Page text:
Of course, not everyone in Miami speaks like the YouTube actors. As with any regional dialect in North America, those in the upper classes tend to sound closer to the standard accepted English, while the lower classes tend to have stronger regional and non-standard accents.
This range in dialect isn’t unique to Miami. It occurs whenever two languages have come into sustained contact. What makes Miami’s language evolution extremely rare is how quickly it took place.
Miami has always been home to Latin American immigrants, but the first sizable wave arrived from Cuba during the 1960s, followed by the Mariel influx of the 1980s and then the balseros of the 1990s. They were joined by political refugees fleeing regimes in Nicaragua and Venezuela and by immigrants from Colombia and Mexico and other countries to the south.
Immigrants overwhelmed the city’s population so quickly that before long children growing up in Miami were learning English from people who were not native English speakers themselves. This led to a number of nonnative features like Spanish vowels and “L” sounds being incorporated into the language.
But it’s wrong to think of Miami English as broken English or one that is less correct than the English spoken in other parts of the United States “I think it’s unfortunate that speakers harbor a sense of shame or embarrassment or misinformation about their native dialect,” Carter said.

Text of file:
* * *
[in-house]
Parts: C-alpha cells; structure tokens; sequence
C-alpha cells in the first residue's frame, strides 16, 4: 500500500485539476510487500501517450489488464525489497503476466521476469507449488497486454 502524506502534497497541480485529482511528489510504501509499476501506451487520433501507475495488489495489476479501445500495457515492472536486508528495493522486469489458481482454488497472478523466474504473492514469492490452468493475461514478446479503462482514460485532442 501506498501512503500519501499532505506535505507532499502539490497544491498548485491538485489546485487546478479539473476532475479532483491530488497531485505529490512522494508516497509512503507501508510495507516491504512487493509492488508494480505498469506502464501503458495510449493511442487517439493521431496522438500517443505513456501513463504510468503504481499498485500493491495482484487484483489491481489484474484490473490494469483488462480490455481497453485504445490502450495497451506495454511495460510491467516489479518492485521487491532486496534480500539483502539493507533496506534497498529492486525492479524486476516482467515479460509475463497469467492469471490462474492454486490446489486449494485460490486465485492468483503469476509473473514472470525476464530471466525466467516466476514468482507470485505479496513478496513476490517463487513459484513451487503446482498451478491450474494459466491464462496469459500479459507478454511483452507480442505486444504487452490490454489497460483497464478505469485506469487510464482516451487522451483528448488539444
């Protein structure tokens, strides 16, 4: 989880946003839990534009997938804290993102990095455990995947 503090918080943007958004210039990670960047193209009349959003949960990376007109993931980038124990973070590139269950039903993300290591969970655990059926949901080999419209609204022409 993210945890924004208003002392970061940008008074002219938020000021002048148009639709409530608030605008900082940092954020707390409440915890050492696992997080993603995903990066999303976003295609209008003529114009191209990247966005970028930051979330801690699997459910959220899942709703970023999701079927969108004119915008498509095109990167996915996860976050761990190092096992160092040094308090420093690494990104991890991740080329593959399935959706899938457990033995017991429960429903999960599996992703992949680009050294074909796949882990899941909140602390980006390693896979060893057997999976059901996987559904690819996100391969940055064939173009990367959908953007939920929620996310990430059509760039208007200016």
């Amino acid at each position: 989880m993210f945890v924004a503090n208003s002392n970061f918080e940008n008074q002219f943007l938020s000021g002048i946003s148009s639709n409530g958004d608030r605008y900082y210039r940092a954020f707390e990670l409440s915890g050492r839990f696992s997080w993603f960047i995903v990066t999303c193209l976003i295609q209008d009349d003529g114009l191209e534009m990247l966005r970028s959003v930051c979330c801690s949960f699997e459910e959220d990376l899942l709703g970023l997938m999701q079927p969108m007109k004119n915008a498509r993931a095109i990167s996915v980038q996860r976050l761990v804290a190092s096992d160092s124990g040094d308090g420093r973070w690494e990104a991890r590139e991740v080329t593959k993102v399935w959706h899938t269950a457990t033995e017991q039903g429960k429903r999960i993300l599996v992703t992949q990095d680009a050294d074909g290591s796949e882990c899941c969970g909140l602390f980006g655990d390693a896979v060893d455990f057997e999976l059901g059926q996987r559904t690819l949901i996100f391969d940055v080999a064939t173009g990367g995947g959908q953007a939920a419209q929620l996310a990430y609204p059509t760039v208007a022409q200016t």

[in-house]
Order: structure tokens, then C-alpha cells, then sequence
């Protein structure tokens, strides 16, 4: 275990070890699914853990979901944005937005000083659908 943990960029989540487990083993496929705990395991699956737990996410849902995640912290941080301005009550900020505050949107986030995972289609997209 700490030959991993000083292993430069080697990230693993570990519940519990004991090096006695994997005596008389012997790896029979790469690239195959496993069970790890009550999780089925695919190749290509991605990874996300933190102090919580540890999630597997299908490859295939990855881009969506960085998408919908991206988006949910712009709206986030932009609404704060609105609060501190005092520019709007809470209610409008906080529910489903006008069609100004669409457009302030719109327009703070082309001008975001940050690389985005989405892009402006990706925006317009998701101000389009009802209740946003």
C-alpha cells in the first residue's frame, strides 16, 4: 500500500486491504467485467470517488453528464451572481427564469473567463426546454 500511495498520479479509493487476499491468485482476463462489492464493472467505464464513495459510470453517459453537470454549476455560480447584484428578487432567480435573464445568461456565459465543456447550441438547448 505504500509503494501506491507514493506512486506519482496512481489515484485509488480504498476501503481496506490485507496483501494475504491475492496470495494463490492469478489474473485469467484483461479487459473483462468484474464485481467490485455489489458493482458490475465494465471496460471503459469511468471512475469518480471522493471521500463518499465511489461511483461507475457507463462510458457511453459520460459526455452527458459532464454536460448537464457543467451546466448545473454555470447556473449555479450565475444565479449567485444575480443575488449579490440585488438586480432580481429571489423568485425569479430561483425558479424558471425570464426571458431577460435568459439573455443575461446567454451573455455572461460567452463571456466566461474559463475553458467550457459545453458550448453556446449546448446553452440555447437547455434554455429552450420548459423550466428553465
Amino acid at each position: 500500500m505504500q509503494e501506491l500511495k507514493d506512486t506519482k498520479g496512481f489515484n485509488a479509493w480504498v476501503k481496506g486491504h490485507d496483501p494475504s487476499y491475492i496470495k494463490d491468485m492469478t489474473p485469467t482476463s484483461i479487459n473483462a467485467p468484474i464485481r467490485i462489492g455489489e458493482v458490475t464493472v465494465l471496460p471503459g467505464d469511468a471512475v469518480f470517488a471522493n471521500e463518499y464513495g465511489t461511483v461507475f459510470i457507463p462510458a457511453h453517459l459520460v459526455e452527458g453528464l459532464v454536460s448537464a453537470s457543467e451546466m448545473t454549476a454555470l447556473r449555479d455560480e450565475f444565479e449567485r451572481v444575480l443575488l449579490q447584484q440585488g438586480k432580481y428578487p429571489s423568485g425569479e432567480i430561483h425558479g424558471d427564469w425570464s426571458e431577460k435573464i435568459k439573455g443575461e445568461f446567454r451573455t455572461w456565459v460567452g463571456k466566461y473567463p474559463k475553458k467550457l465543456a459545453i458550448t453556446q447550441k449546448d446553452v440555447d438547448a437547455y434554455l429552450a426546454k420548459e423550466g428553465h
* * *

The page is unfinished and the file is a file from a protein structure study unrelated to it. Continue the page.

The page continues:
Every dialect has its own particular heritage, and no one dialect is more correct than another. “Real English is spoken right here in Miami. This is it,” Carter added.
Despite this, misconceptions of “correct” and “incorrect” speech still exist — sometimes to the detriment of those who speak the Miami dialect. Many people believe that “Standard American English” sounds like the English spoken in the heartland and not speaking this standard can be an obstacle in the professional world.
For actor Cedric Dumornay, at least it has not been an insurmountable one. He became aware of the Miami sound only after he won a monologue contest. When he met the contest’s producer in Los Angeles, he was told that he would be typecast only for Caribbean or Hispanic roles because of the way he spoke.
“She said, ‘If you really want to work in this industry, you have to be able to do a general American accent,’ ” Dumornay explained. So he began taking classes with Lisa Jeffery, an accent reduction coach based in Miami.
Jeffery teaches people to speak with a standard American accent. In other words, to switch their Miami sound off, temporarily. Most of her clients come for professional reasons. They include businesspeople, lawyers, broadcasters and actors.
The Miami dialect can strike non-Miamians as “cutesy-wootsy,” in Jeffery’s words. People tend to associate it with what has made Miami globally famous — its vivacious, sexy, South Beach culture. “Now that’s perfect for young girls who are going to party on South Beach because it is so cute. … But once they get jobs and they become professionals, it’s not so popular,” Jeffery said.
Nicolas Espinosa, 23, moved to Miami from Argentina when he was 10. He thinks his Argentine accent had faded and been replaced by the Miami accent. He sees the accent as a mark of the unique mix of cultures found in Miami.